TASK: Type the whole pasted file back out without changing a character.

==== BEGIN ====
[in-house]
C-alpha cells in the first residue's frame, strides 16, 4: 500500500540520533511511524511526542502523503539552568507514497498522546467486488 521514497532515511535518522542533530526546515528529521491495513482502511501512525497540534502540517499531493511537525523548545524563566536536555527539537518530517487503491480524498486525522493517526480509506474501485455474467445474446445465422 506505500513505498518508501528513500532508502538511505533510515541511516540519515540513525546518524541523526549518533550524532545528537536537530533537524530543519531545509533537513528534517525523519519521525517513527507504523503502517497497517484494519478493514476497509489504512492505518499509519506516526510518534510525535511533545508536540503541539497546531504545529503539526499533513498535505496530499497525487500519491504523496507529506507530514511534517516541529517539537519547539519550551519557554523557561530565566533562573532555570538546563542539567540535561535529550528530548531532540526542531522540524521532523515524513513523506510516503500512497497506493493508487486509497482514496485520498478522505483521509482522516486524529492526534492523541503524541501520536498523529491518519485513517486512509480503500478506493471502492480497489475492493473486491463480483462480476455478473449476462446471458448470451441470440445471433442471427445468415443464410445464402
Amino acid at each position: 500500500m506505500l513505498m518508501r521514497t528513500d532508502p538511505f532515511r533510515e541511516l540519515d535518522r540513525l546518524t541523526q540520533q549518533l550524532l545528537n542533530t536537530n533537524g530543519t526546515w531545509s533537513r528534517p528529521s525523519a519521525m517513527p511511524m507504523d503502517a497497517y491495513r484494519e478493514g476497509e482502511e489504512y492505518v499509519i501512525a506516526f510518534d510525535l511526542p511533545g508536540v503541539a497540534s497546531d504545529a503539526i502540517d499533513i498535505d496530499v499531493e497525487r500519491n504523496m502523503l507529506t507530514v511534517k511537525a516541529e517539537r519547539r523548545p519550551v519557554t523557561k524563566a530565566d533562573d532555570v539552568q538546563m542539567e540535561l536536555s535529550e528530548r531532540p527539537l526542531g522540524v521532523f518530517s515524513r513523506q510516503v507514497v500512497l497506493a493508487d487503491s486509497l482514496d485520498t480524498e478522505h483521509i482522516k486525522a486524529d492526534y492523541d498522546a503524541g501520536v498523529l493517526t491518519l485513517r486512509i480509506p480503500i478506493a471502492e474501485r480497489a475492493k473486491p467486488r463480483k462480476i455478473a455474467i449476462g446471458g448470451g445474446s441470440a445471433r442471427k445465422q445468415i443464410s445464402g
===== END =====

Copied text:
[in-house]
C-alpha cells in the first residue's frame, strides 16, 4: 500500500540520533511511524511526542502523503539552568507514497498522546467486488 521514497532515511535518522542533530526546515528529521491495513482502511501512525497540534502540517499531493511537525523548545524563566536536555527539537518530517487503491480524498486525522493517526480509506474501485455474467445474446445465422 506505500513505498518508501528513500532508502538511505533510515541511516540519515540513525546518524541523526549518533550524532545528537536537530533537524530543519531545509533537513528534517525523519519521525517513527507504523503502517497497517484494519478493514476497509489504512492505518499509519506516526510518534510525535511533545508536540503541539497546531504545529503539526499533513498535505496530499497525487500519491504523496507529506507530514511534517516541529517539537519547539519550551519557554523557561530565566533562573532555570538546563542539567540535561535529550528530548531532540526542531522540524521532523515524513513523506510516503500512497497506493493508487486509497482514496485520498478522505483521509482522516486524529492526534492523541503524541501520536498523529491518519485513517486512509480503500478506493471502492480497489475492493473486491463480483462480476455478473449476462446471458448470451441470440445471433442471427445468415443464410445464402
Amino acid at each position: 500500500m506505500l513505498m518508501r521514497t528513500d532508502p538511505f532515511r533510515e541511516l540519515d535518522r540513525l546518524t541523526q540520533q549518533l550524532l545528537n542533530t536537530n533537524g530543519t526546515w531545509s533537513r528534517p528529521s525523519a519521525m517513527p511511524m507504523d503502517a497497517y491495513r484494519e478493514g476497509e482502511e489504512y492505518v499509519i501512525a506516526f510518534d510525535l511526542p511533545g508536540v503541539a497540534s497546531d504545529a503539526i502540517d499533513i498535505d496530499v499531493e497525487r500519491n504523496m502523503l507529506t507530514v511534517k511537525a516541529e517539537r519547539r523548545p519550551v519557554t523557561k524563566a530565566d533562573d532555570v539552568q538546563m542539567e540535561l536536555s535529550e528530548r531532540p527539537l526542531g522540524v521532523f518530517s515524513r513523506q510516503v507514497v500512497l497506493a493508487d487503491s486509497l482514496d485520498t480524498e478522505h483521509i482522516k486525522a486524529d492526534y492523541d498522546a503524541g501520536v498523529l493517526t491518519l485513517r486512509i480509506p480503500i478506493a471502492e474501485r480497489a475492493k473486491p467486488r463480483k462480476i455478473a455474467i449476462g446471458g448470451g445474446s441470440a445471433r442471427k445465422q445468415i443464410s445464402g